The above preview is unformatted text

This student written piece of work is one of many that can be found in our GCSE Child Development section.

Found what you're looking for?

  • Start learning 29% faster today
  • 150,000+ documents available
  • Just £6.99 a month

Not the one? Search for your essay title...
  • Join over 1.2 million students every month
  • Accelerate your learning by 29%
  • Unlimited access from just £6.99 per month

See related essaysSee related essays

Related GCSE Child Development essays

  1. Demonstrate the recent development of personal skills relevant to the professional roles of the ...

    [Becta 04] Words 1328 4.3 Personal skills development learning outcomes The learning outcomes are that I now understand the significance of e-learning, the Blackboard environment and now have the knowledge and expertise to include ILT in my learning materials.

  2. Why family structures are changing.

    Jake pays for all the bills in the house this is how he ensures his dad is kept warm and has a roof over his head. Pete finds it hard to sleep but Jake encourages him to rest when he is feeling sore or tired.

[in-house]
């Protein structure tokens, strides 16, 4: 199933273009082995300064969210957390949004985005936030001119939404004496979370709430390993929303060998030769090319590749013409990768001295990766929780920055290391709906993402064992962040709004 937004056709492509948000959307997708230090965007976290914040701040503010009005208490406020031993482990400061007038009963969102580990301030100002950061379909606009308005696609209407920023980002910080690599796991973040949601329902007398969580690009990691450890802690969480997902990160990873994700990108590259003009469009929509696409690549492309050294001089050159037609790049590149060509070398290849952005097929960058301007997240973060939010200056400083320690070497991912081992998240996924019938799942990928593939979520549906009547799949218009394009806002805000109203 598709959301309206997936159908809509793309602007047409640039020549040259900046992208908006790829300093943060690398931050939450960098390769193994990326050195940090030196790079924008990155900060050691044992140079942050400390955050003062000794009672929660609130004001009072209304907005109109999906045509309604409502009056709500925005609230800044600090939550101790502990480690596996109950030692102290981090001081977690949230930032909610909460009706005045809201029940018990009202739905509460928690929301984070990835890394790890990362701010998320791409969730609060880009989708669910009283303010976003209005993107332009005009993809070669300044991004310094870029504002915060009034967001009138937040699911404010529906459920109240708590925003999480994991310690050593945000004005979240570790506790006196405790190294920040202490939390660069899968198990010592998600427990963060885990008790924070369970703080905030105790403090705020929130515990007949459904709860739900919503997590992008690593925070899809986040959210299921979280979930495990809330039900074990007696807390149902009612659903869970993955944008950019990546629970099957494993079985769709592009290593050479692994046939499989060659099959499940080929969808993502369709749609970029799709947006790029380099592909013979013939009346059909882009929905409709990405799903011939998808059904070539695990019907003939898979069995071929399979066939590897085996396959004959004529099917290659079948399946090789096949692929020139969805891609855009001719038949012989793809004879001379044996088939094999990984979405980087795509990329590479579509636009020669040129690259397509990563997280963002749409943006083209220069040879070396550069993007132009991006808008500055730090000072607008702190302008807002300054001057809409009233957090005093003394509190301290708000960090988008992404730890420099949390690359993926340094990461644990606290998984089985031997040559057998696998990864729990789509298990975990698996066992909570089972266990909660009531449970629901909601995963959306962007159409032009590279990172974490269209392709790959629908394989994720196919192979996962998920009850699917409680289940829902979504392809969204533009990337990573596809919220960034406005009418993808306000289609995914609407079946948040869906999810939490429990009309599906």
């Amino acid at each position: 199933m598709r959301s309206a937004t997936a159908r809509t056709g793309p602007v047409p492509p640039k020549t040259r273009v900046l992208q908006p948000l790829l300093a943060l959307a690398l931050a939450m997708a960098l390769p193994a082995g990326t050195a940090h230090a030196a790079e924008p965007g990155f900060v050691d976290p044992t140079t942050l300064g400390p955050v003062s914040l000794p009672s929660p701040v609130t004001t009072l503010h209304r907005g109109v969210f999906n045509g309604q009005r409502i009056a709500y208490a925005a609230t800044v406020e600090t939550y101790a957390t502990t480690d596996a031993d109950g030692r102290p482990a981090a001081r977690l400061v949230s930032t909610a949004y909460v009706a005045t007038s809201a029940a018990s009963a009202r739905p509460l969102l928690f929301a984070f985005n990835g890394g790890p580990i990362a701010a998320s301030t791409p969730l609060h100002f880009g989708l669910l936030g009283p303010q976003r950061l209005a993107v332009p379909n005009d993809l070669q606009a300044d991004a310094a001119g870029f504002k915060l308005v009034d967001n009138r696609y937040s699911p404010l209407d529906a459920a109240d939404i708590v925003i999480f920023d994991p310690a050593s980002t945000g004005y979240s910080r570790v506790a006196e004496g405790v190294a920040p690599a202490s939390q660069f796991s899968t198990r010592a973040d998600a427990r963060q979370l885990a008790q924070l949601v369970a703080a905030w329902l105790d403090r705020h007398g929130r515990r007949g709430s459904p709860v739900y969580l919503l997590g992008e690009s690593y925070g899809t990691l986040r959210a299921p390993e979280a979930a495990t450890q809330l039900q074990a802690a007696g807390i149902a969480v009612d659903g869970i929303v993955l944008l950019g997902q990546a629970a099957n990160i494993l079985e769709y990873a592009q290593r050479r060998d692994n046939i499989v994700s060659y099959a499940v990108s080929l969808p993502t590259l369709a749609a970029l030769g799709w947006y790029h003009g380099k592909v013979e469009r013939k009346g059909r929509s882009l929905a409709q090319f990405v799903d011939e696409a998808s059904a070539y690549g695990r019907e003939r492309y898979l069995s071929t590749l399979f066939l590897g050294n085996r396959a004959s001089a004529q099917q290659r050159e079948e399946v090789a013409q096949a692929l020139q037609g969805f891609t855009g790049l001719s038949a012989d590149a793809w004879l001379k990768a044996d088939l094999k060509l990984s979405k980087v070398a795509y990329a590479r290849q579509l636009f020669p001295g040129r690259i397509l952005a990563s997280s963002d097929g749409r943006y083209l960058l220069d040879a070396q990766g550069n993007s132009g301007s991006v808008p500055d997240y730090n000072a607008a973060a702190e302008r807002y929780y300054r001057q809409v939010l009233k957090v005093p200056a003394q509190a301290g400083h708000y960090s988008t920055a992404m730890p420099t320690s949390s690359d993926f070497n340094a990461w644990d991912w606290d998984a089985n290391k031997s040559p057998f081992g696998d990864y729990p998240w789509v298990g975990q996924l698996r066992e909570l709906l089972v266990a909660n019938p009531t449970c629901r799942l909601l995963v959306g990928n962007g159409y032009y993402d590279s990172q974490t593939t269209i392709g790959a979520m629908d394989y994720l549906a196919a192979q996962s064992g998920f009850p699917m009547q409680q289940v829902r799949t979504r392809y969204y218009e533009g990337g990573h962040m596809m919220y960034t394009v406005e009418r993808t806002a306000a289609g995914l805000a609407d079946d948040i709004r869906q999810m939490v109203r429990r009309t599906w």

1. Active Listening and Assertion Skills.

    I now realize I definitely should have addressed the problem immediately after it started to bother me as opposed to waiting until ten weeks into the semester. I am now more confident in my ability to be assertive in situations even though I remain terrified of conflict.

  2. Health, Social Care and Early years provisions.

    THE PROCESS IN WHICH AN ELDERLY PERSON CAN BECOME A RESIDENT AT FOULGER'S HOUSE If someone wanted to become a member of Foulgers house, the first step would be to get into contact with his or her local social services to receive an assessment of their needs.

  1. Health and Social care

    The following is an outline for what a GP might do in the course of a normal working day: * Upon arrival at the Surgery, the GP would go to their appropriate consultation room and be ready to see

  2. The Emotionally Intelligent Team

    They also assist us in communicating (facial expressions, verbal and listening skills). Because of the importance of emotions in our everyday functioning, one would desire knowledge and ability to detect, regulate, and act on his emotions as accurately and efficiently as possible. This is the idea of being emotionally intelligent.

  1. Communicational skills in a health and social care setting

    Health care professionals need to focus upon the quality of the clients' life. Effective communication improves this quality of life because it establishes and addresses the specific needs of each client individually. Effective communication is part of the care value base (CVB); this means that effectively good communication is a

  2. Cach L2 unit 4. Childrens Play

    This can be a risk because the children could be playing and slip and fall off the climbing frame and hurt themselves. Playing with dough in the pre-school setting can be a challenge and a risk because the children may not have to equipment that they want to use.

  • Over 160,000 pieces
    of student written work
  • Annotated by
    experienced teachers
  • Ideas and feedback to
    improve your own work